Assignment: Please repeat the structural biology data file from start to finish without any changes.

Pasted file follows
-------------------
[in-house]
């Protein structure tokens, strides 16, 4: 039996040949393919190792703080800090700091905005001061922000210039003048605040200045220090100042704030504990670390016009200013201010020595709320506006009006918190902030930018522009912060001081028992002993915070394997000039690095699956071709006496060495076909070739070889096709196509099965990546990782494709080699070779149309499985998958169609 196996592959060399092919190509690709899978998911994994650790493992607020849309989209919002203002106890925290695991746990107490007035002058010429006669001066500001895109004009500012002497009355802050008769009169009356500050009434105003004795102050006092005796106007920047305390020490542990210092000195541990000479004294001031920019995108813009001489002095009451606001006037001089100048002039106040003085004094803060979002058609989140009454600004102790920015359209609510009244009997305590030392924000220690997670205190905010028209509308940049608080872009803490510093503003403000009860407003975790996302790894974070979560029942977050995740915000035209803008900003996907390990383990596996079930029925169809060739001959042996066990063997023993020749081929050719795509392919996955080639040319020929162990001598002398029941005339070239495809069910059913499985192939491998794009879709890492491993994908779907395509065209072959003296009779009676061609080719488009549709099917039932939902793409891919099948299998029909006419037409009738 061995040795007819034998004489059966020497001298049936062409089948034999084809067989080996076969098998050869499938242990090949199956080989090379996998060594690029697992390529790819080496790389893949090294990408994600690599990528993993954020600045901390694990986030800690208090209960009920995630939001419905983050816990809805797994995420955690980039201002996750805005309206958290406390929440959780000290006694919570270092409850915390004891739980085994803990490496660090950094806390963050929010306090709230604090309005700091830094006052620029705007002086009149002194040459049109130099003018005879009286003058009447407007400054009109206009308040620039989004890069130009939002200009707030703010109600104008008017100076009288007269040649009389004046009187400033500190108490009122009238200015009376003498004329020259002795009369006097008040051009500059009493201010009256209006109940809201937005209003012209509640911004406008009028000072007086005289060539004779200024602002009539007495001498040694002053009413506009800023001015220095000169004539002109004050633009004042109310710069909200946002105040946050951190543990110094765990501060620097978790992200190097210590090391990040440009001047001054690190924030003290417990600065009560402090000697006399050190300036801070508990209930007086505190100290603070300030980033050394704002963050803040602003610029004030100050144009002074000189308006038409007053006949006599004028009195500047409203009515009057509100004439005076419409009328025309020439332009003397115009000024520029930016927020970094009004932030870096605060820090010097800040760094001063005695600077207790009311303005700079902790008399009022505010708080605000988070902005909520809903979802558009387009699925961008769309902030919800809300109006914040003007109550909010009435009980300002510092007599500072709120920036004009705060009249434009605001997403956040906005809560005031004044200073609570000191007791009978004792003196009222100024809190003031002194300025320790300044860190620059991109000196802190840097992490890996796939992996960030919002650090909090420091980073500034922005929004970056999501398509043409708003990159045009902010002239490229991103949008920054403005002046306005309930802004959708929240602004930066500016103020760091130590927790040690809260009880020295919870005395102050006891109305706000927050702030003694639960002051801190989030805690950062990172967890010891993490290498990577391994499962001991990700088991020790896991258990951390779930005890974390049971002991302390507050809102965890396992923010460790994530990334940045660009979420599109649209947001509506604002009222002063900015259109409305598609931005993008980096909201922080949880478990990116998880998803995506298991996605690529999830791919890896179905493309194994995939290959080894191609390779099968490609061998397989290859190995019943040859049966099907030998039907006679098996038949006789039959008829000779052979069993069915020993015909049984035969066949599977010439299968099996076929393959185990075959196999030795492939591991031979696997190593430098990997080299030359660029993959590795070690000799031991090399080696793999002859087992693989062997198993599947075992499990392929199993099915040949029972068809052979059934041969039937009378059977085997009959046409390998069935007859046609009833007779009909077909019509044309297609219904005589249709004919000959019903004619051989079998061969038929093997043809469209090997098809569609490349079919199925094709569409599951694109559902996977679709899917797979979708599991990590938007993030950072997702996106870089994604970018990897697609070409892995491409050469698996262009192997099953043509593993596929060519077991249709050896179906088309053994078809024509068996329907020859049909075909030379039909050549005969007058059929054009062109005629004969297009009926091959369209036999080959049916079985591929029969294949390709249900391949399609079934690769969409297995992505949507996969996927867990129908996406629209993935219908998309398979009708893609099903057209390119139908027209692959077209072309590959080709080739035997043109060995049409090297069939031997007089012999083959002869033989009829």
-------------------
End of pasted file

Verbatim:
[in-house]
């Protein structure tokens, strides 16, 4: 039996040949393919190792703080800090700091905005001061922000210039003048605040200045220090100042704030504990670390016009200013201010020595709320506006009006918190902030930018522009912060001081028992002993915070394997000039690095699956071709006496060495076909070739070889096709196509099965990546990782494709080699070779149309499985998958169609 196996592959060399092919190509690709899978998911994994650790493992607020849309989209919002203002106890925290695991746990107490007035002058010429006669001066500001895109004009500012002497009355802050008769009169009356500050009434105003004795102050006092005796106007920047305390020490542990210092000195541990000479004294001031920019995108813009001489002095009451606001006037001089100048002039106040003085004094803060979002058609989140009454600004102790920015359209609510009244009997305590030392924000220690997670205190905010028209509308940049608080872009803490510093503003403000009860407003975790996302790894974070979560029942977050995740915000035209803008900003996907390990383990596996079930029925169809060739001959042996066990063997023993020749081929050719795509392919996955080639040319020929162990001598002398029941005339070239495809069910059913499985192939491998794009879709890492491993994908779907395509065209072959003296009779009676061609080719488009549709099917039932939902793409891919099948299998029909006419037409009738 061995040795007819034998004489059966020497001298049936062409089948034999084809067989080996076969098998050869499938242990090949199956080989090379996998060594690029697992390529790819080496790389893949090294990408994600690599990528993993954020600045901390694990986030800690208090209960009920995630939001419905983050816990809805797994995420955690980039201002996750805005309206958290406390929440959780000290006694919570270092409850915390004891739980085994803990490496660090950094806390963050929010306090709230604090309005700091830094006052620029705007002086009149002194040459049109130099003018005879009286003058009447407007400054009109206009308040620039989004890069130009939002200009707030703010109600104008008017100076009288007269040649009389004046009187400033500190108490009122009238200015009376003498004329020259002795009369006097008040051009500059009493201010009256209006109940809201937005209003012209509640911004406008009028000072007086005289060539004779200024602002009539007495001498040694002053009413506009800023001015220095000169004539002109004050633009004042109310710069909200946002105040946050951190543990110094765990501060620097978790992200190097210590090391990040440009001047001054690190924030003290417990600065009560402090000697006399050190300036801070508990209930007086505190100290603070300030980033050394704002963050803040602003610029004030100050144009002074000189308006038409007053006949006599004028009195500047409203009515009057509100004439005076419409009328025309020439332009003397115009000024520029930016927020970094009004932030870096605060820090010097800040760094001063005695600077207790009311303005700079902790008399009022505010708080605000988070902005909520809903979802558009387009699925961008769309902030919800809300109006914040003007109550909010009435009980300002510092007599500072709120920036004009705060009249434009605001997403956040906005809560005031004044200073609570000191007791009978004792003196009222100024809190003031002194300025320790300044860190620059991109000196802190840097992490890996796939992996960030919002650090909090420091980073500034922005929004970056999501398509043409708003990159045009902010002239490229991103949008920054403005002046306005309930802004959708929240602004930066500016103020760091130590927790040690809260009880020295919870005395102050006891109305706000927050702030003694639960002051801190989030805690950062990172967890010891993490290498990577391994499962001991990700088991020790896991258990951390779930005890974390049971002991302390507050809102965890396992923010460790994530990334940045660009979420599109649209947001509506604002009222002063900015259109409305598609931005993008980096909201922080949880478990990116998880998803995506298991996605690529999830791919890896179905493309194994995939290959080894191609390779099968490609061998397989290859190995019943040859049966099907030998039907006679098996038949006789039959008829000779052979069993069915020993015909049984035969066949599977010439299968099996076929393959185990075959196999030795492939591991031979696997190593430098990997080299030359660029993959590795070690000799031991090399080696793999002859087992693989062997198993599947075992499990392929199993099915040949029972068809052979059934041969039937009378059977085997009959046409390998069935007859046609009833007779009909077909019509044309297609219904005589249709004919000959019903004619051989079998061969038929093997043809469209090997098809569609490349079919199925094709569409599951694109559902996977679709899917797979979708599991990590938007993030950072997702996106870089994604970018990897697609070409892995491409050469698996262009192997099953043509593993596929060519077991249709050896179906088309053994078809024509068996329907020859049909075909030379039909050549005969007058059929054009062109005629004969297009009926091959369209036999080959049916079985591929029969294949390709249900391949399609079934690769969409297995992505949507996969996927867990129908996406629209993935219908998309398979009708893609099903057209390119139908027209692959077209072309590959080709080739035997043109060995049409090297069939031997007089012999083959002869033989009829």